Researchers have modeled the effects of containment and social distancing measures implemented by the Italian government to prevent the spread of COVID-19. Their findings show that contagion transmission was reduced by 45% in March. The model will now be used to analyze possible future scenarios. Since the beginning of the COVID-19 pandemic, mobility restrictions and social distancing measures implemented by the Italian government have avoided at least 200,000 hospitalizations and, over time, reduced contagion transmission by 45%.

Administration - Health - 23.04.2020
Support for increased police powers depends on public trust
Public support for increased police powers relies heavily on trust and legitimacy, according to a new study by UCL and the London School of Economics (LSE). In the new paper, published in the British Journal of Criminology , the authors assessed the factors that matter most to the public when deciding if they support the police's use of Live Facial Recognition (LFR) technology.

Health - Administration - 22.04.2020
Glasgow Lighthouse Lab facility begins processing samples for COVID-19
The Lighthouse Laboratory in Glasgow - a major new COVID-19 testing facility based in Scotland - is now operational. The Lighthouse Lab, which officially started testing samples for COVID-19 this week, is part of what will be the biggest network of diagnostic testing facilities in British history, alongside other Lighthouse Lab sites in Milton Keynes and Alderley Park, which were opened in recent days.

Economics / Business - Administration - 21.04.2020
Debt-laden firms are more likely to risk work safety: study
Debt-laden firms are more likely to risk work safety: study
New international research has found that cutting corners on workplace safety to boost short-term financial gains may be rife among companies burdened with debt. The researchers anticipate the problem will only worsen as the COVID-19 crisis smashes the world's economies. Dr Di Fan from The Australian National University (ANU), who co-led the research, warned that Australian companies were susceptible to having a "myopic focus" at workers' expense.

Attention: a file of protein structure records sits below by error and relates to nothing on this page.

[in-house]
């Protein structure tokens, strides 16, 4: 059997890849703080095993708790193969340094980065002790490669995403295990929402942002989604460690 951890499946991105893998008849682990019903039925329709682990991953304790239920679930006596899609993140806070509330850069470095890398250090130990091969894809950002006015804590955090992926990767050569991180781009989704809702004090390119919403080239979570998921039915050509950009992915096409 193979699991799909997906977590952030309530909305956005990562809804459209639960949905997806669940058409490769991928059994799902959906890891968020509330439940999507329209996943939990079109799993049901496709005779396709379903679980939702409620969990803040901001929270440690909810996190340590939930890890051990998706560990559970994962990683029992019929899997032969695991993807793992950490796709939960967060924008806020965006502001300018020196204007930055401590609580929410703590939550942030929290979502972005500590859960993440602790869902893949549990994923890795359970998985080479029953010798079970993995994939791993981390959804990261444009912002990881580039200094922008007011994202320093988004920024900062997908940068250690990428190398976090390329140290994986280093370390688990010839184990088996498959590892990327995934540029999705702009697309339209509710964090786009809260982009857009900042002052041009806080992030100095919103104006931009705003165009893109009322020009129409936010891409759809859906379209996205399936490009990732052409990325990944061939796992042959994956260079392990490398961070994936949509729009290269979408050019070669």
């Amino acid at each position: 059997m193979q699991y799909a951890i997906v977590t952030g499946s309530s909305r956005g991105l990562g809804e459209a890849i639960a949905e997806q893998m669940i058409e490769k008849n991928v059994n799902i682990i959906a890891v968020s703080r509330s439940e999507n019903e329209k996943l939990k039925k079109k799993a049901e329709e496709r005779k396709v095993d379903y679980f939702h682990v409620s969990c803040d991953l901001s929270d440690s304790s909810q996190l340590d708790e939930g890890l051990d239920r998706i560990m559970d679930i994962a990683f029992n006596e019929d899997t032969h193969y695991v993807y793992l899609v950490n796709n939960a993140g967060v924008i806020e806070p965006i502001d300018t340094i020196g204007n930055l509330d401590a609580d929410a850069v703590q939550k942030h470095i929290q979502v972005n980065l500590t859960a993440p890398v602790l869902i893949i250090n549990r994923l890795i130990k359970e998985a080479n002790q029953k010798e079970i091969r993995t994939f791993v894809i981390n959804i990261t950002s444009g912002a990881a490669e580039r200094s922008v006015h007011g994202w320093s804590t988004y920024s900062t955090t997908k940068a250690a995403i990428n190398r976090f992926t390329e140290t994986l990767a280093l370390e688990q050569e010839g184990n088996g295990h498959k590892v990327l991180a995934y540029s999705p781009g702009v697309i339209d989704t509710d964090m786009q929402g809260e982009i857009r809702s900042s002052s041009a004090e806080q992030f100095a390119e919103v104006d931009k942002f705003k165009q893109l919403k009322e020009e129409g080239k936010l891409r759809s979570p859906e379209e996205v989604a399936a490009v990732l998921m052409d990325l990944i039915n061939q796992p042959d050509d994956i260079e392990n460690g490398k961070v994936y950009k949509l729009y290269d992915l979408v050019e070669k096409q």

Pharmacology - Administration - 24.03.2020
Oxford’s COVID-19 research receives government funding
Three Oxford-based COVID-19 projects are among the first to benefit from a share of £20 million in government investment. The three projects include work on an effective vaccine, enabling pre-clinical and clinical vaccine trials, as well as supporting researchers to develop manufacturing processes to produce a vaccine at a million-dose scale. Another project will examine how existing treatments could be repurposed to treat coronavirus.

Social Sciences - Administration - 16.03.2020
Babies love baby talk, all the world over
Stanford psychologist Michael Frank and collaborators conducted the largest ever experimental study of baby talk and found that infants respond better to baby talk versus normal adult chatter. Babies love baby talk all over the world, says Michael Frank , the Stanford psychologist behind the largest study to date looking at how infants from across the world respond to the different ways adults speak.

Administration - 29.01.2020
Participatory democracy platforms gain traction in Switzerland
Participatory democracy platforms gain traction in Switzerland
An initial survey by researchers at EPFL has found that local and regional governments are increasingly turning to digital technology to understand the views of their citizens, especially on planning and development proposals. Governments across Switzerland are embracing civic technology. This is one of the headline findings of the first Civic Tech Barometer, a survey conducted by researchers from EPFL's Urban Sociology Laboratory (LaSUR) in partnership with Geneva Canton's Consultation and Communication Department.